Security Integration: A Path to Unlock Business Opportunities
Once upon a time, security meant putting a lock on your door. But, as with all fairy tales, reality—especially today’s reality—is quite different.
Even the meaning of “security” is different, going beyond safeguarding assets to also protecting people, securing networks, and managing operations. New technologies are constantly being added to the mix. To remote monitoring, add access control, contact tracing, emergency communications, thermal perimeter detection, advanced system monitoring, personnel temperature screening, and more. Your job is to figure out which of these technologies should belong in your security solution.
If you’re like many organizations, you’re trying to expand your security footprint without increasing net security costs. As if that weren’t enough, many companies now expect something from security that they never asked for before: a return on investment. They’re looking for solutions that keep employees safer and—in a pandemic-conscious world—healthier. They want solutions that reduce business disruptions while simultaneously reducing the number of outside providers they need to juggle. Such solutions reduce the need for oversight and provide the peace of mind needed to focus on building ROI throughout the business. Given that business budgets have tightened in recent years, you’re now likely challenged to accomplish all this without the additional resources that would seem to be necessary.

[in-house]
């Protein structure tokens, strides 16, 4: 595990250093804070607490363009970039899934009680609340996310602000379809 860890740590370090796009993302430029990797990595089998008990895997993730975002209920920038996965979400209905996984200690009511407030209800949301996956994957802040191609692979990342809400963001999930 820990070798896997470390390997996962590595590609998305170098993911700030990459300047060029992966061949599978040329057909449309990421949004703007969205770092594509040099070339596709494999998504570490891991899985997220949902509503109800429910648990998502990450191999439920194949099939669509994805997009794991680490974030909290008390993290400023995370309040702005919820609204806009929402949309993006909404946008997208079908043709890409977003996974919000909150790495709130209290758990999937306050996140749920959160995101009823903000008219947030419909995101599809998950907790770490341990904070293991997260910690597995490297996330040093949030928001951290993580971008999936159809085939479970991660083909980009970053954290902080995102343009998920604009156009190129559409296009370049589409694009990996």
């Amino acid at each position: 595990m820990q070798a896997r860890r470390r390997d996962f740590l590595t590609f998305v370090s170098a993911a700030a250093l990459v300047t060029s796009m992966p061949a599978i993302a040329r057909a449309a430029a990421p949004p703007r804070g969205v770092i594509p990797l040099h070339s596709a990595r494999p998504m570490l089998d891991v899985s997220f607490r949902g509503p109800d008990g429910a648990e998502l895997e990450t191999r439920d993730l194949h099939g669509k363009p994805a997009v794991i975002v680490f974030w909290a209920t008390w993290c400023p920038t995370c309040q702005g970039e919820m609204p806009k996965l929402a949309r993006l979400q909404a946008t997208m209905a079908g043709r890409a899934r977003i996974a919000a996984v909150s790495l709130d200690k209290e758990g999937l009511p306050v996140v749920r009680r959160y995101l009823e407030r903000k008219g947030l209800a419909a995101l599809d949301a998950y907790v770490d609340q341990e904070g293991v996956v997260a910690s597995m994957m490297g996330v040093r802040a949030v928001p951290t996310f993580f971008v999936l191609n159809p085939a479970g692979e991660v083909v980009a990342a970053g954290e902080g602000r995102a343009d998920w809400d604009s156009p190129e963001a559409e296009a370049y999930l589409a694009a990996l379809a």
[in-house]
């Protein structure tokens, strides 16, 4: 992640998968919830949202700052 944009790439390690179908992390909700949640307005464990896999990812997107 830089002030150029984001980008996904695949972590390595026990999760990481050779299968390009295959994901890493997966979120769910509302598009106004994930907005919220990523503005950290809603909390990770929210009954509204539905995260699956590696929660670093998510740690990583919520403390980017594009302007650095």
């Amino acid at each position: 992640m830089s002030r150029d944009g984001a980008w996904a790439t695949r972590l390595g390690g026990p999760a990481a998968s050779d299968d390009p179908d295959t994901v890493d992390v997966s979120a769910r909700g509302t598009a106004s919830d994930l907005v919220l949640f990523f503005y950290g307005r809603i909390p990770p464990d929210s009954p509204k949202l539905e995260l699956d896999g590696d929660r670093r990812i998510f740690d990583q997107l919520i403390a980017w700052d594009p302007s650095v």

Unified security: The way to have it all
Fortunately, farsighted companies are finding a way to have it all. They can build and maintain broader, more complex security systems that nonetheless require less of their management time, money, and energy. How? By approaching security as a unified whole, as opposed to discrete silos. These companies don’t acquire separate systems (e.g., security access, fire alarm) and then consider their integration. Instead, they look at their goals (safeguarding premises, protecting employees, securing the network) and then consider the collection of systems needed to achieve them.
With this unified approach, businesses can refocus on ways to reduce employee churn, boost manufacturing efficiency, identify new revenue streams—whatever their business goals require. There’s also a reputational benefit to all this, too. Managers and executives who lead this effort can show their organizations how security not only can help keep a business secure, but it also can contribute to a healthier, more efficient, and more profitable business.